Figures show emotional toll on rape victims

Domesticviolence

​New figures show rape victims are struggling with mental health issues long after act has been perpetrated  

18th November 2014 by Robert Armour 0 Comments

Rape and sexual abuse are having far reaching consequences on Scottish women – long after the acts have taken place, reveals a new study.  

Research by Rape Crisis Glasgow shows 14% of the 464 women who were offered support from April to September this year had considered suicide, 40% suffered from depression or flashbacks, while 64% experienced anxiety.

Many of the attacks were historical but the victim’s emotional trauma hadn’t abated.  

A quarter were affected by eating disorders and 37% said they had suffered relationship problems.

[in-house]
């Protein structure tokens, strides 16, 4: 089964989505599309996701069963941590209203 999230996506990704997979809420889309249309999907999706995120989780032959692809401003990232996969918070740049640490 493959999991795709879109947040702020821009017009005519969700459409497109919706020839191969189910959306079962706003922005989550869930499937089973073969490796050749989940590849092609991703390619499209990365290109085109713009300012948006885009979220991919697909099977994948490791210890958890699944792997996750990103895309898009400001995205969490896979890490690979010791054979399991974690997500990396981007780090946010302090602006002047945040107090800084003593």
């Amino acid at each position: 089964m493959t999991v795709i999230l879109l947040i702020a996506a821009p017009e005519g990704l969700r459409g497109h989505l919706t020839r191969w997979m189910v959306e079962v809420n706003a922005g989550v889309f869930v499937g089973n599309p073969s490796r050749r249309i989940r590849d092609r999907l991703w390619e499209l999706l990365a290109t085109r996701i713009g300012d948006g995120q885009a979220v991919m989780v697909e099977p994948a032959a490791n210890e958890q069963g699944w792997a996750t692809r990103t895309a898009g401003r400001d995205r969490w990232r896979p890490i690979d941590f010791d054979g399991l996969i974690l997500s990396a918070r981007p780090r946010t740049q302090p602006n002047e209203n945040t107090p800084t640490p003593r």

The charity took 2,138 calls over that six month period, up from 1985 last year.

Isabelle Kerr, manager of Glasgow Rape Crisis, said more women were coming forward about incidents of rape within relationships - figures show the number of domestic rapes have increased by 80%.

She said: "The police are referring women to us more regularly when they go out to victims of domestic abuse, more women are talking about relationship rape.

"It's something we are seeing an increase in.

"Year on year we are seeing a rise in the number of calls. But I think even we were shocked by the number we have taken this year.

"Women often feel they coping, but it's later that they will begin to feel the effects."

Rape Crisis has launched a new website - www.rapecrisiscentre-glasgow.co.uk - which includes an instant messaging service offering immediate support for women.